This is the kind of masculinity whereby men can express and secure their own status as objects of respect only by putting women down. It’s not independent of the ways men jockey for position among themselves. Much male-on-male bullying amounts to putting men in a symbolically feminine position (as I have argued was the case in Oncale v. Sundowner, which the Supreme Court got right in its ruling but not in its reasoning). Some men can accept such defeats at the hands of men they view as uber-masculine, but are enraged when they suffer any defeat by a woman, or by someone they view as effeminate (e.g., a gay man). They may be able to accept defeat “like a man” when a man delivers it, but that is practically conceptually impossible for them if a woman delivers it. There is a short path from there to the resort to physical or symbolic violence against “emasculating” women, as the clearest route to restoring one’s masculine status as entitled to superior respect.

Explanations of the rise of populist authoritarian politics in the U.S. often focus on fear: of immigrants, Muslims, Blacks, BLM protesters, Antifa, etc. That’s one factor. But another one, I suspect, is the desire to be feared. For some men, being feared feels like the best route to getting respect–especially if one feels aggrieved for having lost it.

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The messaging around Father’s Day has long bothered me. I have trouble finding a good card because they are all either religious, which lean hard into that emotional rock thing, or about very stereotypically masculine pursuits. Grilling, sportsball, hunting, weights, etc. What about that dads who are great because they are emotionally available to their children? Because they are kind and compassionate? Because they don’t let some out date and toxic idea of masculinity get in the way of being the dad their kid needs?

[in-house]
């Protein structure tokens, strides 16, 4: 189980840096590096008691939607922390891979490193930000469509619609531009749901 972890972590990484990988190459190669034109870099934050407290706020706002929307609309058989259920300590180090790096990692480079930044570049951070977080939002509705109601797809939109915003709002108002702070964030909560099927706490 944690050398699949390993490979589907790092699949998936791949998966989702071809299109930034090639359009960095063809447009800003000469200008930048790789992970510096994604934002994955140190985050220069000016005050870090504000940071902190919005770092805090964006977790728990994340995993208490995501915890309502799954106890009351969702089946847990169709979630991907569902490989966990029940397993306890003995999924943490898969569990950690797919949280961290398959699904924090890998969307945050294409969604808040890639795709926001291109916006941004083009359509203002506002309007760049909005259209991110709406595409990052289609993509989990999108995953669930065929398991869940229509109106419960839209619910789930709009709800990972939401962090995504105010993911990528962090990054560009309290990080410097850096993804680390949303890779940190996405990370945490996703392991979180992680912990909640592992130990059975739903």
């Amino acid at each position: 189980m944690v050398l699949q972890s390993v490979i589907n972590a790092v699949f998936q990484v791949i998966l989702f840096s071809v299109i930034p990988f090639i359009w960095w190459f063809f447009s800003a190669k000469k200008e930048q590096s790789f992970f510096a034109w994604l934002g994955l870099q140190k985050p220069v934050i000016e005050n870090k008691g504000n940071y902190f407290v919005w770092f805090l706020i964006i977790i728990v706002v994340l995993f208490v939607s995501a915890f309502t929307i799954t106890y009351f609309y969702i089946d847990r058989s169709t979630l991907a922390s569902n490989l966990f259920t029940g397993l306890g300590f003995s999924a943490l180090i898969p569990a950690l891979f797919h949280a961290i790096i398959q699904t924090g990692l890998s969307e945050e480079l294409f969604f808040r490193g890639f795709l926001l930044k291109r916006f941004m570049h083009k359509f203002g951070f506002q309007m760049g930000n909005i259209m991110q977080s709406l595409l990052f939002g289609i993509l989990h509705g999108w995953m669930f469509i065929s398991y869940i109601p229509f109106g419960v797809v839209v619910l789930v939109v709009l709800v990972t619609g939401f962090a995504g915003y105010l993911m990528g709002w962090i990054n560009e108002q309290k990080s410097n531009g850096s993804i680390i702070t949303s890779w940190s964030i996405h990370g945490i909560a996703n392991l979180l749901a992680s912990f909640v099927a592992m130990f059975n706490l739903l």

I haven’t read this guy’s book, but based on the interview he might have some good things to say.

I eventually found a card with a bunch of silly food metaphors. It works, he’s the cook at our house. Next year I need to be more organized and make him a card.

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:+1:

Thanks for the link, I love the advice there.

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You must stop drinking water.

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Fear-mongering idiots.

I mean, i do worry about unwanted substances in tap water (and I’ve recently added microplastics to that worry list), but testosterone reducers? What a pair of man babies.

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The kernel of truth is that there actually are estrogen mimics in drinking water, at varying concentrations. Water purification facilities were never designed to remove these kinds of things. They were primarily about avoiding infectious outbreaks, and do that pretty well. This was not part of the plan. It’s a problem.

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BAND NAME!!

Excited Oh My God GIF

But also, oh shit.

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Yeah, this is the kind of shit the fascists will make all kinds of noise about, but utterly refuse to consider anything that would actually help the situation. Like, you know, clean water standards, improved sanitation, better drinking water systems, and so on. Nope, better to just curse the darkness.

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If I’d accepted all that lobbying money then I could just keep on using bottled water and ignoring it.

That is, apparently, how a “healthy democracy” works.

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To be fair, as long as you stay just a bit south of the 60th parallel north, the darkness will go away after cursing for just under 19 hours straight, tops.

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Dancing With The Stars GIF

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If only the Founders knew about low T.